Armed with nothing but a camera, Army chaplain Justin Roberts deployed to the Kunar Province in Afghanistan with the 327th Infantry Regiment 2nd Battalion, called "No Slack" Company-part of the famed 101st Airborne-in 2010. Even though making a film wasn't exactly his initial intention, Roberts would go on to document No Slack's time in Afghanistan as they fought for control within the Kunar Province. The culmination of Roberts' video documentation, No Greater Love-as the first documentary to be filmed by an active duty soldier-depicts the harrowing actions of No Slack as they struggle to not only survive the war, but to reintegrate themselves back into civilian life when they return home.
As servicemembers are back on friendly soil, often they have to deal with a host of physical injuries as well as mental ones, often buried, unseen by those around them. These mental distressors come in many forms; PTSD (Post Traumatic Stress Disorder) and TBI (Traumatic Brain Injury) are the two most common. These afflictions can lead to depression and mood swings-described as deep, dark places by the film's featured veterans-and affect the soldier, as well as their friends, family and even colleagues.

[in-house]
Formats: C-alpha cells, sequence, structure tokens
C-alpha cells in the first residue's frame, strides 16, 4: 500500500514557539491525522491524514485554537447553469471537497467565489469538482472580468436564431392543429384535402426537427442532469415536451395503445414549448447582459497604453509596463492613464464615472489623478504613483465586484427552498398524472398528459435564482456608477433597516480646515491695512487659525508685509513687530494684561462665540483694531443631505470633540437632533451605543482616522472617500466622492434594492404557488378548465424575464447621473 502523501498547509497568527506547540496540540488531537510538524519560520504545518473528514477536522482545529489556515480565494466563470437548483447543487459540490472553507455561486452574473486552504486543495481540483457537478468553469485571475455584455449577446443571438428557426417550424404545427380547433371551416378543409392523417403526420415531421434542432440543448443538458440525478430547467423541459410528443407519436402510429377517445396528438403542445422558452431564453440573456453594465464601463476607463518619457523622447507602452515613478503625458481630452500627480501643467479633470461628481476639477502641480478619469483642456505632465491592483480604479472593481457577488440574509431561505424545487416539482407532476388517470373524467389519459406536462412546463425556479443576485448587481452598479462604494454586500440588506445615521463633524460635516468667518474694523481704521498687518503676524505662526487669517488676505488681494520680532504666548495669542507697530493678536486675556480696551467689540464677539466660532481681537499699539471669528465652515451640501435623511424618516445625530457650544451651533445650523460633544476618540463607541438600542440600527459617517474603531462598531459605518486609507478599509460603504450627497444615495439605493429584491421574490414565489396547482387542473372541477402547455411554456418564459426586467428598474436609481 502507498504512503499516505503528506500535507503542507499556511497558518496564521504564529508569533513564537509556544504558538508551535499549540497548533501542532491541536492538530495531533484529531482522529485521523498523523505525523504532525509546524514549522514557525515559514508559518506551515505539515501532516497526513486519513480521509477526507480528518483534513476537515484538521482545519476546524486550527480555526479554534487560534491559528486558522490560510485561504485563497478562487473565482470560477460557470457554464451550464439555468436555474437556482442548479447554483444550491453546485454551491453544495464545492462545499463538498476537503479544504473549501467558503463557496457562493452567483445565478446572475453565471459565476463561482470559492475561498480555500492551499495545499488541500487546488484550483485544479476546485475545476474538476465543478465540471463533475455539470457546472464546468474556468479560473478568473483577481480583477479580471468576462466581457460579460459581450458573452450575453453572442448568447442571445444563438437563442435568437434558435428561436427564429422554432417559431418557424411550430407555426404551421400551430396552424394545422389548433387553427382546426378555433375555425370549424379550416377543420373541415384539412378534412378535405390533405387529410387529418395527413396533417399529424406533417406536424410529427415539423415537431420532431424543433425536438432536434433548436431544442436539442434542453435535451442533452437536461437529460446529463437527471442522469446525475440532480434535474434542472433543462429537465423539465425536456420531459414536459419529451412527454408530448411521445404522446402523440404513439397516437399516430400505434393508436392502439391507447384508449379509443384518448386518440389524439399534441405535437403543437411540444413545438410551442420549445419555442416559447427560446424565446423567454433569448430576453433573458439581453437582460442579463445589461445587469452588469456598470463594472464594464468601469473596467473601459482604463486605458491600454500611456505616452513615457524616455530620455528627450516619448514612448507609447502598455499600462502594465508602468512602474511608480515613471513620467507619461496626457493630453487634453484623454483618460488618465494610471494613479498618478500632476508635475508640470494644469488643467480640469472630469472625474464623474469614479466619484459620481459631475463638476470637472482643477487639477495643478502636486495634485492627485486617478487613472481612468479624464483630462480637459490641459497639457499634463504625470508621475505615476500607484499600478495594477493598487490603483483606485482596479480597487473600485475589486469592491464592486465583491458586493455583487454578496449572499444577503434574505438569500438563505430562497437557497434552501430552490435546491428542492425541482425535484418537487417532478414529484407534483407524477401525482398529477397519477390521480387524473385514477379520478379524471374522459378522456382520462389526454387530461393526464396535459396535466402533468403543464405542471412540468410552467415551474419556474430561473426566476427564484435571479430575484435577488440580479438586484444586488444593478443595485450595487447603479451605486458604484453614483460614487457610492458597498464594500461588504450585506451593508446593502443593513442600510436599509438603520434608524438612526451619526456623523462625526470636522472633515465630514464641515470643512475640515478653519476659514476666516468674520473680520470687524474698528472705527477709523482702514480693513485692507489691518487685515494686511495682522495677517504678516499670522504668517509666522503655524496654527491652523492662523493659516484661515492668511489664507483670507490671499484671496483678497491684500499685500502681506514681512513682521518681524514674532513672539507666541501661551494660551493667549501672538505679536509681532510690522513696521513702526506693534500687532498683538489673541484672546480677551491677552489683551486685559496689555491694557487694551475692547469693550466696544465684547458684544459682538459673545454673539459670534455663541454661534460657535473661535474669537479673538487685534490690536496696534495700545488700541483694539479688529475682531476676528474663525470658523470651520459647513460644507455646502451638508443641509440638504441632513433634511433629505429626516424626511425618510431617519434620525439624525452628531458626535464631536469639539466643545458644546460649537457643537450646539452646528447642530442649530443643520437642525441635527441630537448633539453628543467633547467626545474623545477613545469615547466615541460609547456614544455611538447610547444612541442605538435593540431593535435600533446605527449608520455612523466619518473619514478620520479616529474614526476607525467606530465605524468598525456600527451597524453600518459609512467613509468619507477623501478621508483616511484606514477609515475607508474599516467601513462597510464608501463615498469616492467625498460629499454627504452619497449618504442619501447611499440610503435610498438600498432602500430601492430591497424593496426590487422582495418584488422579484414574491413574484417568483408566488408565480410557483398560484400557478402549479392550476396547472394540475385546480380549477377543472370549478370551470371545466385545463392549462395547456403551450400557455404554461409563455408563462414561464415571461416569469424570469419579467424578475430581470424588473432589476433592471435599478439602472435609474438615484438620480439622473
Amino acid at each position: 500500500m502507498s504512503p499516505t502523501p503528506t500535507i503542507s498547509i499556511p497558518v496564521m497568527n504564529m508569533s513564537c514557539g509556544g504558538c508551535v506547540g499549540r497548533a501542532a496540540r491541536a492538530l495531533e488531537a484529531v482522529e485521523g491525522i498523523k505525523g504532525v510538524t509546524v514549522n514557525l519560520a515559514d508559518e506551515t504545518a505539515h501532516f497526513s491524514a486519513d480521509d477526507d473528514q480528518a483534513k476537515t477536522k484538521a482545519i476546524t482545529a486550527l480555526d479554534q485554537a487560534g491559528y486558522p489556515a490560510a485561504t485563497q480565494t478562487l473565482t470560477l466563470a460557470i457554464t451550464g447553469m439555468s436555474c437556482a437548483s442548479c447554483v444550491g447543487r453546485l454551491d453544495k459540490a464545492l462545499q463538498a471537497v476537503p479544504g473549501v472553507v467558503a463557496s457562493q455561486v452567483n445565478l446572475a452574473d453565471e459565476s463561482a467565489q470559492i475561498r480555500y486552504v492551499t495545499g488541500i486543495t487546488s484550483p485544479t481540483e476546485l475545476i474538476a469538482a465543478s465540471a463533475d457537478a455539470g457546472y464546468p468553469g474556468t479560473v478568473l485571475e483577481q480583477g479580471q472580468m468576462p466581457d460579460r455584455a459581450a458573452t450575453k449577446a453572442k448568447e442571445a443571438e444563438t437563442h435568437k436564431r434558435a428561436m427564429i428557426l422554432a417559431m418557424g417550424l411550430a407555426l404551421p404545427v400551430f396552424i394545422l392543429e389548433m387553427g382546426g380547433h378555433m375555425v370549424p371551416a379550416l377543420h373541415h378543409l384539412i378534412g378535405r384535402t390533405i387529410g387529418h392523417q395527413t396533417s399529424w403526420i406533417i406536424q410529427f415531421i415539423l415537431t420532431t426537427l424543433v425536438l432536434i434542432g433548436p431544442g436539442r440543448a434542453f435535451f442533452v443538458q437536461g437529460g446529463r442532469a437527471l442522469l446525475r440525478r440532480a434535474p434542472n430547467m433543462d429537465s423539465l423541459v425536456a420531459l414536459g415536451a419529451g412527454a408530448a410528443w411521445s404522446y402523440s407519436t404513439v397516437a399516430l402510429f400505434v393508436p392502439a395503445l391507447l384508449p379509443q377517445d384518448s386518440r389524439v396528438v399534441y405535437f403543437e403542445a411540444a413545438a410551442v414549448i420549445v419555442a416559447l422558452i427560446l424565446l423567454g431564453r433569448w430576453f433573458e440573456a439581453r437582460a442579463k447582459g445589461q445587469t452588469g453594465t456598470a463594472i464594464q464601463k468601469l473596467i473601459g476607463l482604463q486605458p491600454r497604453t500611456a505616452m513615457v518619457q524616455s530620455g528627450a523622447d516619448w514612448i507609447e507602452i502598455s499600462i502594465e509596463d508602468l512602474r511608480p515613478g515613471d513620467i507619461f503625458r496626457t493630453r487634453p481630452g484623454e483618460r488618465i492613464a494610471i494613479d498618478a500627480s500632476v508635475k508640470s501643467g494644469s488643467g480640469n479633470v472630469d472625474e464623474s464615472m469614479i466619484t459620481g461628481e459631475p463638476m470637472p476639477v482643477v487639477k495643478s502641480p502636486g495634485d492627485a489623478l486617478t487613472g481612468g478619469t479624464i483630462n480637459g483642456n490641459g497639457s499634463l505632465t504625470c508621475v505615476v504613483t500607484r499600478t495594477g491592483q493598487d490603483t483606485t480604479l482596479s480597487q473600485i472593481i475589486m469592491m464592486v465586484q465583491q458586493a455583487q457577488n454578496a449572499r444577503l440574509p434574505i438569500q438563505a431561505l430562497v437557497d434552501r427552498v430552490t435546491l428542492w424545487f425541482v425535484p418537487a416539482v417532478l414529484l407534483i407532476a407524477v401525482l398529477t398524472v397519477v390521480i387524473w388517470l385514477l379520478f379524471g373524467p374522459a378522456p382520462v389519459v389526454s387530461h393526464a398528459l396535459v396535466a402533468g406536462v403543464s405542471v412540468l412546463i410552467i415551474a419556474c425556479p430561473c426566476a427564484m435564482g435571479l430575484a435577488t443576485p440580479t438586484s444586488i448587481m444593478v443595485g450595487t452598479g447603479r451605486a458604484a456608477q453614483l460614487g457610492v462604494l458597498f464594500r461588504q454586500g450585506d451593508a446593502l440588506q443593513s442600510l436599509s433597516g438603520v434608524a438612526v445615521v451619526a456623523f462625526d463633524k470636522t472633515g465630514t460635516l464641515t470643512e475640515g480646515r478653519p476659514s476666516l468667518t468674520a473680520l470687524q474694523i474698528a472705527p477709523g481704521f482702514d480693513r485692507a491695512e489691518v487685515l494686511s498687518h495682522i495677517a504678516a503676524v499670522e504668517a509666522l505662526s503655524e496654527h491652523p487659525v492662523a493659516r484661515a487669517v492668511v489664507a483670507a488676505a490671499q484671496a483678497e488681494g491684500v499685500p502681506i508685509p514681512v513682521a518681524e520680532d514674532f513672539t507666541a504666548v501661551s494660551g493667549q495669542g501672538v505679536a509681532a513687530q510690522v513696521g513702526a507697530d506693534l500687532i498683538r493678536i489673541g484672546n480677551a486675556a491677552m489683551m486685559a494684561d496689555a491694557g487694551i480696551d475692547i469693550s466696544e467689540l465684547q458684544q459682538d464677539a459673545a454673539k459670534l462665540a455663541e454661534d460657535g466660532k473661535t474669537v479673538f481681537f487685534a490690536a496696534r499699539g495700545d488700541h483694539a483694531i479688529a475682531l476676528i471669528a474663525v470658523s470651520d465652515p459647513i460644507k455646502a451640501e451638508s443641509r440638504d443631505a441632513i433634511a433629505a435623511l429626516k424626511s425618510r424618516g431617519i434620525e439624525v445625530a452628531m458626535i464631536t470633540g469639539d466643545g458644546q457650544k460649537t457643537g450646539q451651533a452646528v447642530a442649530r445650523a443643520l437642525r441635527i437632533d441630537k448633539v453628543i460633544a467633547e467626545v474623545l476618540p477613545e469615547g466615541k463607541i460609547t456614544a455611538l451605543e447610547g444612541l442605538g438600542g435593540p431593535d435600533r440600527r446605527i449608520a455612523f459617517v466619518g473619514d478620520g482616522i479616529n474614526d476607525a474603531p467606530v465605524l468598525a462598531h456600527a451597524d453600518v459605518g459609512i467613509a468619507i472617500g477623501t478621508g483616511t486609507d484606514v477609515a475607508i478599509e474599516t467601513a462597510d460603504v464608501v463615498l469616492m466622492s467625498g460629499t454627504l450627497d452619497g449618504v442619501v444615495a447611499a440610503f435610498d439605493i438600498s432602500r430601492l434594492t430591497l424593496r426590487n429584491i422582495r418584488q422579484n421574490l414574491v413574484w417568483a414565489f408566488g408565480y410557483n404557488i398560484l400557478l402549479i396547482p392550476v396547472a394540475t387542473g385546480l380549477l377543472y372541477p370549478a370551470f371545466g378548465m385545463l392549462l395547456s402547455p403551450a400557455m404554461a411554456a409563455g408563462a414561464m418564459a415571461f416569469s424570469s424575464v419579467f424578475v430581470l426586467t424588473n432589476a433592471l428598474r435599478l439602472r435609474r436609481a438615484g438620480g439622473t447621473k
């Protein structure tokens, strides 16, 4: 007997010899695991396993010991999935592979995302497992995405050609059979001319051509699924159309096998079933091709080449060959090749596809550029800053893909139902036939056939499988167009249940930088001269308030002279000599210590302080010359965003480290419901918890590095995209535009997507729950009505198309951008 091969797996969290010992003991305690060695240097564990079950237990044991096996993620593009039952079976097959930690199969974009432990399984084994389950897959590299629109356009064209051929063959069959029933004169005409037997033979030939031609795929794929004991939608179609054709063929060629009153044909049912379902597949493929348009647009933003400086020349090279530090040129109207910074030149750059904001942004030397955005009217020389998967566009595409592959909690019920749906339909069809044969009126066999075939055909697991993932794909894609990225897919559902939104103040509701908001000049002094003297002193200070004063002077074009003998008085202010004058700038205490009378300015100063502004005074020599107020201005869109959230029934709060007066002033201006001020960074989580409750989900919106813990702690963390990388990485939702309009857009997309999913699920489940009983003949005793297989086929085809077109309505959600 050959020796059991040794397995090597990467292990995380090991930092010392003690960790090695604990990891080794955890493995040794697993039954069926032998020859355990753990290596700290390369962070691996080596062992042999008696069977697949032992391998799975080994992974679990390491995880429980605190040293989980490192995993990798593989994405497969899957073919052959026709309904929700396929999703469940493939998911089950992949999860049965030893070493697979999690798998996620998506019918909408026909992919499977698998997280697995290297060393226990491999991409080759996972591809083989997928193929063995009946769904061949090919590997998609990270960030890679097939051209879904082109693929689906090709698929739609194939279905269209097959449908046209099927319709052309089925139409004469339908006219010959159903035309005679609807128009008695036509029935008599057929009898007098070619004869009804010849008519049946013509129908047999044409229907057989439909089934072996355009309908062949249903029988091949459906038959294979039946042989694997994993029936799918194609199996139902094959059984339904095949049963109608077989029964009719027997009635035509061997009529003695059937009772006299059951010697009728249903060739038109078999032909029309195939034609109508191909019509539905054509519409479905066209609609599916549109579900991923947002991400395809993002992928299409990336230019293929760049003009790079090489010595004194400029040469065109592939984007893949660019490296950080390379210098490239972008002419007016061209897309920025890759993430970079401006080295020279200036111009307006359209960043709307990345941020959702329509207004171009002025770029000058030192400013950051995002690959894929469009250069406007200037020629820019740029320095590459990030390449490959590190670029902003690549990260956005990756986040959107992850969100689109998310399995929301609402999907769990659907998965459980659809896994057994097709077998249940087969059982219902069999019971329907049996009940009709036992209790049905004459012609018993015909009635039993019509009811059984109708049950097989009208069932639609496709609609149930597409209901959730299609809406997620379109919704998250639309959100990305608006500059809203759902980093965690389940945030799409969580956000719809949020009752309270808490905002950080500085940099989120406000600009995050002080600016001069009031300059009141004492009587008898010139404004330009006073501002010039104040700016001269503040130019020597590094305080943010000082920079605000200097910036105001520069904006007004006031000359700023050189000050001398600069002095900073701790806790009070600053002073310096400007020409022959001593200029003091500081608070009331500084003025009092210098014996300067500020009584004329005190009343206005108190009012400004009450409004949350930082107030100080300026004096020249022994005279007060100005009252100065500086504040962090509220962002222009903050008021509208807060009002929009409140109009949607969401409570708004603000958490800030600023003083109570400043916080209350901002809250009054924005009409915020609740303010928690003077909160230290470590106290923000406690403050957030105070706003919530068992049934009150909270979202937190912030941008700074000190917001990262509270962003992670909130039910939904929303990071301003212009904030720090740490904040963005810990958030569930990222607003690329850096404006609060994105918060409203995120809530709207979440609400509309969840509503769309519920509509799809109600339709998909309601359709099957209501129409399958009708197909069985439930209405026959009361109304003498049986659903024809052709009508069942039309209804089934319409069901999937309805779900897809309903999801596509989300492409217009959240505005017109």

The U.S. Department of Veterans Affairs estimates that between 20 and 22 servicemembers-active duty and retired-commit suicide every day. Roberts' intriguing documentary acts not only as a memorial to those who have died in the line of duty and by their own hand-many of whom he personally knew and served with-but also as a platform to educate all of us about the often-forgotten plight and silent suffering of military veterans.
No Greater Love opens in Jacksonville at Regency AMC Theater (first show is 11:35 a.m.) on Friday, Nov. 10, on the eve of Veterans Day. There are screenings daily through Thursday, Nov. 16.
Learn more about the film and watch a trailer here.